Sandy

Regardless of how disappointing Real Salt Lake’s playoff draw with Western Conference rival Sporting Kansas City was late Sunday night at Rio Tinto Stadium — the final count: RSL 1, Sporting 1 — there were reasons the game was worth watching, two in particular.

1) Kyle Beckerman, and 2) Nick Rimando.

For a young RSL outfit, other players might have been more impactful on this occasion, but none has had a bigger impact for RSL. Especially interesting here was the fact that SKC has struggled of late against the two vets. Over the previous 12 RSL-SKC games, Sporting was a mere 1-6-5, including six consecutive league games at Rio Tinto without a victory.

Make it 1-6-6 and seven now. Still, RSL gave up a weighted road goal to SKC, as the teams head for Kansas City.

Back to Kyle and Nick, here’s the thing: Who knows how much longer these old guys/RSL icons will continue playing, how many more playoff games they’ll suit up for? Their excellence might not be everything it once was, and this is the cruel world of professional sports, not anybody’s continuing sentimental toast to past glory. But in these two cases, you have to wonder what RSL would be and would have been without them.

Not what it is and not what it was.

Alex Gallivan | Special to the Tribune Real Salt Lake midfielder Kyle Beckerman (5 ) during warmup for the Western Conference semifinals matchup against the Sporting Kansas City Sun Nov 04, 2018

Watching them now, in the twilight of their careers, in the West’s semifinals at Rio Tinto, is like watching great performers sing their last few songs, like watching Sinatra at The Sands, like Springsteen at The Stone Pony, and it’s more than worth the time, the attention and the appreciation to give.

Nicholas Paul Rimando is 39 years old. Kyle Robert Beckerman is 36.

Rimando has played in 382 games for RSL. Beckerman 373. They are the only two players to have competed in every MLS Cup playoff game for which RSL has qualified, every minute.

Rimando is the best goalkeeper in MLS history. Given the man’s dimensions — 5-foot-9, 184 pounds — that assertion is that much more remarkable. Many keepers are built like an octopus. Rimando is built like a Cattle dog. But his command of the box, his shot-stopping have combined to boost him to the top of MLS’ all-time keeper list.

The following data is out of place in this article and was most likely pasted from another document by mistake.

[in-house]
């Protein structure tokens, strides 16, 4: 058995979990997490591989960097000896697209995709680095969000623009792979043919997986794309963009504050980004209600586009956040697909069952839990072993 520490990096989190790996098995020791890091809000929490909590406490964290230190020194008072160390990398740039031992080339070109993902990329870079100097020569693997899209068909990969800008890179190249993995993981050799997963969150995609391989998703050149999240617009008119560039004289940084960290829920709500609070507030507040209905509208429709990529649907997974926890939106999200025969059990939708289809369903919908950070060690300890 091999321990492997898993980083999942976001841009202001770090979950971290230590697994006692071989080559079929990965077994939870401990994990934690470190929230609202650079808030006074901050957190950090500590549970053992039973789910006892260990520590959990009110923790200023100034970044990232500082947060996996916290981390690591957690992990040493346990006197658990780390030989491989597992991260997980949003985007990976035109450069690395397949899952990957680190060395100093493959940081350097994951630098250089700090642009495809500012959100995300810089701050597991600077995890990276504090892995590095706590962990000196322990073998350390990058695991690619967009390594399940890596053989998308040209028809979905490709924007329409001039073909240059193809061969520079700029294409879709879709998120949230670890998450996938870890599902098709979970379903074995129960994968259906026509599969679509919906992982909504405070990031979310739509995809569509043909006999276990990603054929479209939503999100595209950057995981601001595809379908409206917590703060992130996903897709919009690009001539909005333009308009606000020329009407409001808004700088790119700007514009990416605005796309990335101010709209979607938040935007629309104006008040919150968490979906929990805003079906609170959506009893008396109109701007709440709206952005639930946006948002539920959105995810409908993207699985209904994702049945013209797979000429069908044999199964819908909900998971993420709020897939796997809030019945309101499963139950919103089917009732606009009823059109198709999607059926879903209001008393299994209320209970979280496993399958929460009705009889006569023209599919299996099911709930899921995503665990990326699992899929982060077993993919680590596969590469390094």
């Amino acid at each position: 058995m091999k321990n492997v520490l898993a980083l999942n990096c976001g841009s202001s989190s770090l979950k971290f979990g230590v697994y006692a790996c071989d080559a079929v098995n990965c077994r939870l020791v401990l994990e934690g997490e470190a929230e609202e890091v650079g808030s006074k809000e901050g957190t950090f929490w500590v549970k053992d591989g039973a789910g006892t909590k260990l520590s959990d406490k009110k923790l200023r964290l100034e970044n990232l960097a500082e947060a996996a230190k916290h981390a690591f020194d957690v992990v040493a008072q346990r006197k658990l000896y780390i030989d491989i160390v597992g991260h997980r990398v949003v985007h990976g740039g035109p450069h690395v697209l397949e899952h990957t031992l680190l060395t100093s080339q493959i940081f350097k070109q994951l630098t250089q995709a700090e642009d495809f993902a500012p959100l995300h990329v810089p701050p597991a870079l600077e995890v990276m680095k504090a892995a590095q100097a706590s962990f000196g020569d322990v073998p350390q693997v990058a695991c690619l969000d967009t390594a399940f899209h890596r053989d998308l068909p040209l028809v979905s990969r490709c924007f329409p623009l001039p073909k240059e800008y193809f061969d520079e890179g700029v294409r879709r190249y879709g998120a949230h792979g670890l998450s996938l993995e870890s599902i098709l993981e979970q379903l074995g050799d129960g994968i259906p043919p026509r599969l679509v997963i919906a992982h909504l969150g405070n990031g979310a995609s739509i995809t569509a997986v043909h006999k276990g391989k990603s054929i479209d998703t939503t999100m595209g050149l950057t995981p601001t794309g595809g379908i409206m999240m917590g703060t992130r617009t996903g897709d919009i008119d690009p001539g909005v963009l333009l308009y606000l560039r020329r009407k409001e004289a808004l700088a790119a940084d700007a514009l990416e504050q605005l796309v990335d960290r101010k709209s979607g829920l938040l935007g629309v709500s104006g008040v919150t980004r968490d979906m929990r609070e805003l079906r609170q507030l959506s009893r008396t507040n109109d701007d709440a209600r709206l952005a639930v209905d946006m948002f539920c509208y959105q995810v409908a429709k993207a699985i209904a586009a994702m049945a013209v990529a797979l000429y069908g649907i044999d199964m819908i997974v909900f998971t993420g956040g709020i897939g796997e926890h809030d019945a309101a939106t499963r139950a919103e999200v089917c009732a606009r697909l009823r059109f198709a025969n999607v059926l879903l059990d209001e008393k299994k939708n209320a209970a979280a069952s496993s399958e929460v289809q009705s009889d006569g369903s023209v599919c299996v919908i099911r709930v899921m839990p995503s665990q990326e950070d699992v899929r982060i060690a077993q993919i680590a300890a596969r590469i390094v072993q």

On Sunday night, Rimando made diving saves, tipped rising shots over the crossbar, stopped bang-bang SKC rockets in the second half, but couldn’t prevent one SKC goal.

Beckerman, with or without the dreads, has been the face of the franchise pretty much since RSL acquired him in a trade in July, 2007. Every season, he’s the team’s leader, its heart and soul, having anchored the club throughout. He’s not the equal of his past, but he remains the primary connection between Real and its fans.

On Sunday night, Beckerman steadied the attack, chipped a would-be assist that wasn’t finished, played technical defense … did what Beckerman does.

And so it is that the dynamic duo will plow through what’s left of their careers, straight through to sundown. Nobody knows how much longer they will ply their trades. Not even themselves.

That’s why seeing them on the pitch together in a meaningful playoff setting on Sunday night at Rio Tinto, where their legends were made, now with or without success, was memorable.

Real already has surprised, lasting as long as they have in this postseason, prompting coach Mike Petke to proclaim after Thursday night’s win over favored Los Angeles FC: “You’ve got to love sports.”

You’ve got to love the people who play sports.

Beating LAFC was a big deal. Now, having completed the first of two legs against Sporting KC, awaiting the aggregate score after the second leg to move on or to close down the season, it’s worth underscoring what everybody knows: Even with the emergence of the club’s young players, appreciation for RSL’s longtime mainstays is fitting and proper.

Win or lose, these guys have earned it.

GORDON MONSON hosts “The Big Show” with Jake Scott weekdays from 3-7 p.m. on 97.5 FM and 1280 AM The Zone.